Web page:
After six years of dramatic decreases in home costs countrywide, from 2008 through 2013, property prices in parts of Ireland are on the rise again. The capital has shown the greatest growth in the last 12 months. Prices in Dublin have increased as much as 15% to 20%. The average house price in the city today is 242,600 euros, up almost 44,000 euros since 2013.
Elsewhere in the country, growth figures are more conservative. The national average for the first three months of the year was 7.8%. But not all of Ireland is emerging from the deep recession of the past half-dozen years. One region in particular, the area around the town of Kilkenny, in the southeast of the country, remains far removed from the rebound. In fact, property prices in this corner of Ireland have fallen further by 28% this year, the biggest percentage decrease of any county in 2013. While this is bad news for existing homeowners who want to sell, it is good for retirees dreaming of owning an Irish cottage.
Kilkenny and its environs is, in many ways, the best of Ireland. Life in this rural southeastern corner is traditional, friendly and undressed for tourists. This is a region steeped in history, boasting some of the best landscapes in the country, some of the best weather anywhere on the Emerald Isle and is a top choice for fishing, boating, and other river activities.
Two villages in this area are of particular note. The first is Graiguenamanagh (pronounced Graig-na-MAN-ah), a happening little village on the west bank of the River Barrow. During the summer months, colorful barges moor along the shores, families come to swim and coax each other down from the landmark diving boards and the annual regatta attracts rowing enthusiasts.
The second village of note is tranquil St. Mullins. Without the quayside facilities and mooring of Graiguenamanagh, the river life here is dominated more by fishermen and the occasional kayaker than by rows of pleasure boats.
Graiguenamanagh is in County Kilkenny, while St. Mullins is in County Carlow. They are separated by the Barrow River, the life and soul of the area, and each has its appeals. You could choose to base yourself in one or the other but enjoy both day-to-day. The two villages are connected by a 4-mile riverside towpath. All around are some of the most stunning Irish landscapes all but untouched by time.
Living in this area, you’d be just under an hour from Kilkenny town, 25 minutes from the town of New Ross in County Wexford (the closest “big town” for amenities) and just over two hours from Dublin City.
Graiguenamanagh (“Graig” to the locals) comes from the Gaelic “Gráig na Manach,” meaning the “village of the monks.” Founded in 1204 at the point where the Douskey tributary joins with the greater Barrow River, Duiske Abbey, in the middle of the village, is today a buried treasure. Behind its basic exterior you’ll find a vast, bright and uplifting space where the light bounces off the white stone walls and radiates through the stained glass windows, drawing your eyes gradually to the high vaulted ceiling.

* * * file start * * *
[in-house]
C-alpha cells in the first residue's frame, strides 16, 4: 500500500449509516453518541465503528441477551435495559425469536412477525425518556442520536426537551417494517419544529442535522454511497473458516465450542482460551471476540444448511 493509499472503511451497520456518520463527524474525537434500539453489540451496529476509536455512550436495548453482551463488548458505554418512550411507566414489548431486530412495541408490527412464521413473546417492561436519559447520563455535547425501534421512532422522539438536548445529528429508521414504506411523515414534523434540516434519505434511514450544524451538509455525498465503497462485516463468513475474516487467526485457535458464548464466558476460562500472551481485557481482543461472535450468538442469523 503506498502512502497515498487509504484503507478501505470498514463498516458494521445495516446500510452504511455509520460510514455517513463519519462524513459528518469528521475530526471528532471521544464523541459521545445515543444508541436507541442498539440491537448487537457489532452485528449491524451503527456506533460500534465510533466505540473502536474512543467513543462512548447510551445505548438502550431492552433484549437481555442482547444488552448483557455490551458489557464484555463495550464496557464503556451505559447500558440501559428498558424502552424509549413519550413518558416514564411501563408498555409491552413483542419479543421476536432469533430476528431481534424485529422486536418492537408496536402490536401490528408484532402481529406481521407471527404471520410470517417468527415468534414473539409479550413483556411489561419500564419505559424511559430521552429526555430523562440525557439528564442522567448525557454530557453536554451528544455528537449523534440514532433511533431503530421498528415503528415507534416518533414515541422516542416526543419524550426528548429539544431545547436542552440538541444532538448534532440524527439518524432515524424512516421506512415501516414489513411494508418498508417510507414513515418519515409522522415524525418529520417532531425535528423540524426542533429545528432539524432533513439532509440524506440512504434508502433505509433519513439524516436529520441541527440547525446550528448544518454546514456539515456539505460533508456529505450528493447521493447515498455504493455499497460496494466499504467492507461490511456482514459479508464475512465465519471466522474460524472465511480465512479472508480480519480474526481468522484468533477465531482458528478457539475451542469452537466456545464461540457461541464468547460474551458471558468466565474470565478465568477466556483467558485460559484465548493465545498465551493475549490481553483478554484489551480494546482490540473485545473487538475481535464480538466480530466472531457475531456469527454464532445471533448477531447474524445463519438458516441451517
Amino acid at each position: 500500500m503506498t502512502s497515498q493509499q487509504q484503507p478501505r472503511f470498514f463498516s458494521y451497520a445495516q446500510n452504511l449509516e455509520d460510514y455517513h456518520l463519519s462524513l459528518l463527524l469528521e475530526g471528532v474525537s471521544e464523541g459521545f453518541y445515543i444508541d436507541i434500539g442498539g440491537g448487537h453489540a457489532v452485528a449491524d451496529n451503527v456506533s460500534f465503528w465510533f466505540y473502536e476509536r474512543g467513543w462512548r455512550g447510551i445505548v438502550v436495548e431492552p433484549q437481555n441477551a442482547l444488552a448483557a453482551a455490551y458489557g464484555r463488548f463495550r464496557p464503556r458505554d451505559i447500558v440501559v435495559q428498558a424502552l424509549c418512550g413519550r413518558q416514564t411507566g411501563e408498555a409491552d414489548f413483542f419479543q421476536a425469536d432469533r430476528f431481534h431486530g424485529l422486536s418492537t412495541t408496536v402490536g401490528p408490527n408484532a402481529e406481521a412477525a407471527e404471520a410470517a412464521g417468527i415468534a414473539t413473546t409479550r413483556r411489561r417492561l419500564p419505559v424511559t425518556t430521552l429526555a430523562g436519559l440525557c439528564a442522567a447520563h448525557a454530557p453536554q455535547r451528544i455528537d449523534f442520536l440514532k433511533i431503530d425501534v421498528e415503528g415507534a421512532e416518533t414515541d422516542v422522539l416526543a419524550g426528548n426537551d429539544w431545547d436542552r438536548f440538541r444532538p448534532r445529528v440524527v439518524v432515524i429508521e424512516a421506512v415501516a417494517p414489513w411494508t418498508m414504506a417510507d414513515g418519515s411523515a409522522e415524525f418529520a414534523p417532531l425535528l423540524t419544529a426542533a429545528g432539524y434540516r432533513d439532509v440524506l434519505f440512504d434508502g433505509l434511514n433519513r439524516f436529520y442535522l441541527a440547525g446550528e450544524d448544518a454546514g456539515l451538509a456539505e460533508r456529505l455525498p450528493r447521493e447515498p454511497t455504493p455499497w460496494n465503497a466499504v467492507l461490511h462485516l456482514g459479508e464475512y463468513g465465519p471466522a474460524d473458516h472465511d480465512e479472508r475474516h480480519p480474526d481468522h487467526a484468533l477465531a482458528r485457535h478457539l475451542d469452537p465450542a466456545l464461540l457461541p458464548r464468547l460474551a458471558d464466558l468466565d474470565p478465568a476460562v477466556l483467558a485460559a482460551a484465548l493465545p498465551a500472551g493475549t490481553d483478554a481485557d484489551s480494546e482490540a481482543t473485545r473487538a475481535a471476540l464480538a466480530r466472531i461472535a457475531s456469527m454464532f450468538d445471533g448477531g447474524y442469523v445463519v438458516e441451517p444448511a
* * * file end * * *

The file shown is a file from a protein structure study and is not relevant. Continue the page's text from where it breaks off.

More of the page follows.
The River Barrow, the second longest river in the country (after the River Shannon), was a commercial canal waterway from the 18th century until the 1950s, when the railways took over as a more efficient way of moving goods. The Barrow canal started in Athy, where it joined with the Grand Canal and had important ports at Carlow, Graiguenamanagh, and New Ross. Through the series of waterways and locks, the boatmen carried malting barley to Dublin for brewing by the Guinness company and later transported the finished ale back downstream.
Activity on the Barrow canal is purely recreational these days. If you’re not up for jumping in the water yourself, it’s entertaining to take a seat on the shore (at either side) and watch the swimmers, divers, kayakers, fishing boats, and small cruisers drift slowly by, finally disappearing under an arch of the bridge.
Ireland’s southeast region is rich with enough old estates, gardens, castles, and period homes to satisfy the history aficionado. Kilkenny Castle and its gardens are an obvious attraction, but Rothe House, also in Kilkenny town, is a lesser-known treasure. It’s the only surviving merchant’s townhouse from the 17th century. It houses a museum, and its recently opened gardens are a reconstruction of landscaping in the 17th century. From Graig, it’s just under 20 minutes to Woodstock House and Gardens in Inistioge.
New Ross, 25 minutes away, has the Dunbrody Famine Ship, a reconstruction of the coffin ships that crossed the Atlantic during those hard times. If you’re a Kennedy fan, you’ll appreciate a trip to Dunganstown, New Ross, where you’ll find the Kennedy Homestead. Here you can trace the Kennedy family’s fortunes from humble beginnings in New Ross to the big names they became across the Pond. The Kennedy family is revered around these parts. In his 1963 presidential visit to Ireland, JFK came back to the old farm in Dunganstown where his relations continue to live today. In 2013, 50 years after her father’s visit, Caroline Kennedy officially opened the visitor center here.